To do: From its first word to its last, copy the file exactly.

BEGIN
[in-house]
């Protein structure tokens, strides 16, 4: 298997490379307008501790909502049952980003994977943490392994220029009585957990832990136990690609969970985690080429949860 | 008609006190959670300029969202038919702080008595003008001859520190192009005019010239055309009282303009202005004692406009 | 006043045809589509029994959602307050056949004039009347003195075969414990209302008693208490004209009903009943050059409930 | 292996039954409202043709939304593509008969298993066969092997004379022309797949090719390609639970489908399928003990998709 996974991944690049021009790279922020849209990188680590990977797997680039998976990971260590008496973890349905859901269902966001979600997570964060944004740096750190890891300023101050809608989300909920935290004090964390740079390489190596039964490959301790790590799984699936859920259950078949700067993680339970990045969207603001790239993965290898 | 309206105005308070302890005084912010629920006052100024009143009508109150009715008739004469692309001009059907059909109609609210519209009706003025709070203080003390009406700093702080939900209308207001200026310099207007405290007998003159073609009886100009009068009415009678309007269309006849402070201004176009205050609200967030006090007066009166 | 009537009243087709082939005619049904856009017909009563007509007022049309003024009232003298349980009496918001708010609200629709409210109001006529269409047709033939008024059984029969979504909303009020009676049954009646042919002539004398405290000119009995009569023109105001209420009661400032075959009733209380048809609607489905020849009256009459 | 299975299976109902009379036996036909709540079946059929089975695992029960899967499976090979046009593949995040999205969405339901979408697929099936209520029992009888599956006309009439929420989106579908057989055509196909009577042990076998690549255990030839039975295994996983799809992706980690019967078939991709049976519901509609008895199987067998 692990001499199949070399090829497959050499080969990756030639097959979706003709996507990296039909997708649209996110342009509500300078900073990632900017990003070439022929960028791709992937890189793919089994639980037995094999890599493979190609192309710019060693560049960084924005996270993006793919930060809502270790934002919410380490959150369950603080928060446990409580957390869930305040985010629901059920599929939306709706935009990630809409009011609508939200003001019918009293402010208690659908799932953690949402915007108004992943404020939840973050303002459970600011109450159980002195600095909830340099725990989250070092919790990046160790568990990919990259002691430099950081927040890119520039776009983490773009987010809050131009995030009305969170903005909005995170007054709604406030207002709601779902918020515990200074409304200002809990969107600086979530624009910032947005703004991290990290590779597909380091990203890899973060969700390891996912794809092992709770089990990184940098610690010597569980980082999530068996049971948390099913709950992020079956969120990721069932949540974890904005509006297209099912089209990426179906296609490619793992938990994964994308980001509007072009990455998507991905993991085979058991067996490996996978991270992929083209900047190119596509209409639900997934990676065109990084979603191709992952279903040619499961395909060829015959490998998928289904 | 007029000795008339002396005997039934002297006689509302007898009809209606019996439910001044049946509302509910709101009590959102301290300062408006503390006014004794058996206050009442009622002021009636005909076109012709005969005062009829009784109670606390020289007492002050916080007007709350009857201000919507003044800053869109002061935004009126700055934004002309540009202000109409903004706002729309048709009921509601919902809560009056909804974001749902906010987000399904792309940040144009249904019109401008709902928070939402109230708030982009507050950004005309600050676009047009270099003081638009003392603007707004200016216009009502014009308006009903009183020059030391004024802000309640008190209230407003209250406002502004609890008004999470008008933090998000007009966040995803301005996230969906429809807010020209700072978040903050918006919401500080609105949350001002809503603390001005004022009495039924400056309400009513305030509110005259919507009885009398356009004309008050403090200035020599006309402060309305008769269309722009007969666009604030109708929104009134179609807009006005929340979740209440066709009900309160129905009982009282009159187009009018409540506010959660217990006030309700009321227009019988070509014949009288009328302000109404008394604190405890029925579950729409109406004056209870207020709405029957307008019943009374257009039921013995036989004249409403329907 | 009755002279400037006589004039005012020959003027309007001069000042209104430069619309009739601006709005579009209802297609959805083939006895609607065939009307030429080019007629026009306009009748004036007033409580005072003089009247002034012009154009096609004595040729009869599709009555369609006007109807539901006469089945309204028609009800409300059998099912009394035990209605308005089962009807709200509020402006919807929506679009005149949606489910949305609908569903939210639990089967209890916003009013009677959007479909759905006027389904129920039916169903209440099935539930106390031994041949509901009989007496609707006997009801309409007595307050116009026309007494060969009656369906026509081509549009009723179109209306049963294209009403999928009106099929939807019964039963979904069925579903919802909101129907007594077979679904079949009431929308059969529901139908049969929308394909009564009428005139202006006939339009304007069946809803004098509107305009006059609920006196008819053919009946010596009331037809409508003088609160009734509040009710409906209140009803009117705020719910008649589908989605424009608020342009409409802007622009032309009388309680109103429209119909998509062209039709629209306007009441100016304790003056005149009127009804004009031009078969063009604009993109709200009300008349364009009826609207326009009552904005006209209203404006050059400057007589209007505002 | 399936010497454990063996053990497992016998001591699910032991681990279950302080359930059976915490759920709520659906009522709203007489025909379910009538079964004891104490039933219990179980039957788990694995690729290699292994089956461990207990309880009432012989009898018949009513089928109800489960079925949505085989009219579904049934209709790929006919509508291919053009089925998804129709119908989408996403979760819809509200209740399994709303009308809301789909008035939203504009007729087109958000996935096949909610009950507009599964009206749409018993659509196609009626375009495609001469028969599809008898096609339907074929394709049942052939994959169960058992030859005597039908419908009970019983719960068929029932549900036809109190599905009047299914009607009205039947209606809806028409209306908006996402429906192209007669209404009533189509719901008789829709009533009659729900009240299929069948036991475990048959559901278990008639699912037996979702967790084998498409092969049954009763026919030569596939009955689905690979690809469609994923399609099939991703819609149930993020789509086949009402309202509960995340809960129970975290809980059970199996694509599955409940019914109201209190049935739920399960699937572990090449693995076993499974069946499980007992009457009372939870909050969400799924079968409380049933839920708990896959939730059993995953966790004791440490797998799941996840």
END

[in-house]
């Protein structure tokens, strides 16, 4: 298997490379307008501790909502049952980003994977943490392994220029009585957990832990136990690609969970985690080429949860 | 008609006190959670300029969202038919702080008595003008001859520190192009005019010239055309009282303009202005004692406009 | 006043045809589509029994959602307050056949004039009347003195075969414990209302008693208490004209009903009943050059409930 | 292996039954409202043709939304593509008969298993066969092997004379022309797949090719390609639970489908399928003990998709 996974991944690049021009790279922020849209990188680590990977797997680039998976990971260590008496973890349905859901269902966001979600997570964060944004740096750190890891300023101050809608989300909920935290004090964390740079390489190596039964490959301790790590799984699936859920259950078949700067993680339970990045969207603001790239993965290898 | 309206105005308070302890005084912010629920006052100024009143009508109150009715008739004469692309001009059907059909109609609210519209009706003025709070203080003390009406700093702080939900209308207001200026310099207007405290007998003159073609009886100009009068009415009678309007269309006849402070201004176009205050609200967030006090007066009166 | 009537009243087709082939005619049904856009017909009563007509007022049309003024009232003298349980009496918001708010609200629709409210109001006529269409047709033939008024059984029969979504909303009020009676049954009646042919002539004398405290000119009995009569023109105001209420009661400032075959009733209380048809609607489905020849009256009459 | 299975299976109902009379036996036909709540079946059929089975695992029960899967499976090979046009593949995040999205969405339901979408697929099936209520029992009888599956006309009439929420989106579908057989055509196909009577042990076998690549255990030839039975295994996983799809992706980690019967078939991709049976519901509609008895199987067998 692990001499199949070399090829497959050499080969990756030639097959979706003709996507990296039909997708649209996110342009509500300078900073990632900017990003070439022929960028791709992937890189793919089994639980037995094999890599493979190609192309710019060693560049960084924005996270993006793919930060809502270790934002919410380490959150369950603080928060446990409580957390869930305040985010629901059920599929939306709706935009990630809409009011609508939200003001019918009293402010208690659908799932953690949402915007108004992943404020939840973050303002459970600011109450159980002195600095909830340099725990989250070092919790990046160790568990990919990259002691430099950081927040890119520039776009983490773009987010809050131009995030009305969170903005909005995170007054709604406030207002709601779902918020515990200074409304200002809990969107600086979530624009910032947005703004991290990290590779597909380091990203890899973060969700390891996912794809092992709770089990990184940098610690010597569980980082999530068996049971948390099913709950992020079956969120990721069932949540974890904005509006297209099912089209990426179906296609490619793992938990994964994308980001509007072009990455998507991905993991085979058991067996490996996978991270992929083209900047190119596509209409639900997934990676065109990084979603191709992952279903040619499961395909060829015959490998998928289904 | 007029000795008339002396005997039934002297006689509302007898009809209606019996439910001044049946509302509910709101009590959102301290300062408006503390006014004794058996206050009442009622002021009636005909076109012709005969005062009829009784109670606390020289007492002050916080007007709350009857201000919507003044800053869109002061935004009126700055934004002309540009202000109409903004706002729309048709009921509601919902809560009056909804974001749902906010987000399904792309940040144009249904019109401008709902928070939402109230708030982009507050950004005309600050676009047009270099003081638009003392603007707004200016216009009502014009308006009903009183020059030391004024802000309640008190209230407003209250406002502004609890008004999470008008933090998000007009966040995803301005996230969906429809807010020209700072978040903050918006919401500080609105949350001002809503603390001005004022009495039924400056309400009513305030509110005259919507009885009398356009004309008050403090200035020599006309402060309305008769269309722009007969666009604030109708929104009134179609807009006005929340979740209440066709009900309160129905009982009282009159187009009018409540506010959660217990006030309700009321227009019988070509014949009288009328302000109404008394604190405890029925579950729409109406004056209870207020709405029957307008019943009374257009039921013995036989004249409403329907 | 009755002279400037006589004039005012020959003027309007001069000042209104430069619309009739601006709005579009209802297609959805083939006895609607065939009307030429080019007629026009306009009748004036007033409580005072003089009247002034012009154009096609004595040729009869599709009555369609006007109807539901006469089945309204028609009800409300059998099912009394035990209605308005089962009807709200509020402006919807929506679009005149949606489910949305609908569903939210639990089967209890916003009013009677959007479909759905006027389904129920039916169903209440099935539930106390031994041949509901009989007496609707006997009801309409007595307050116009026309007494060969009656369906026509081509549009009723179109209306049963294209009403999928009106099929939807019964039963979904069925579903919802909101129907007594077979679904079949009431929308059969529901139908049969929308394909009564009428005139202006006939339009304007069946809803004098509107305009006059609920006196008819053919009946010596009331037809409508003088609160009734509040009710409906209140009803009117705020719910008649589908989605424009608020342009409409802007622009032309009388309680109103429209119909998509062209039709629209306007009441100016304790003056005149009127009804004009031009078969063009604009993109709200009300008349364009009826609207326009009552904005006209209203404006050059400057007589209007505002 | 399936010497454990063996053990497992016998001591699910032991681990279950302080359930059976915490759920709520659906009522709203007489025909379910009538079964004891104490039933219990179980039957788990694995690729290699292994089956461990207990309880009432012989009898018949009513089928109800489960079925949505085989009219579904049934209709790929006919509508291919053009089925998804129709119908989408996403979760819809509200209740399994709303009308809301789909008035939203504009007729087109958000996935096949909610009950507009599964009206749409018993659509196609009626375009495609001469028969599809008898096609339907074929394709049942052939994959169960058992030859005597039908419908009970019983719960068929029932549900036809109190599905009047299914009607009205039947209606809806028409209306908006996402429906192209007669209404009533189509719901008789829709009533009659729900009240299929069948036991475990048959559901278990008639699912037996979702967790084998498409092969049954009763026919030569596939009955689905690979690809469609994923399609099939991703819609149930993020789509086949009402309202509960995340809960129970975290809980059970199996694509599955409940019914109201209190049935739920399960699937572990090449693995076993499974069946499980007992009457009372939870909050969400799924079968409380049933839920708990896959939730059993995953966790004791440490797998799941996840």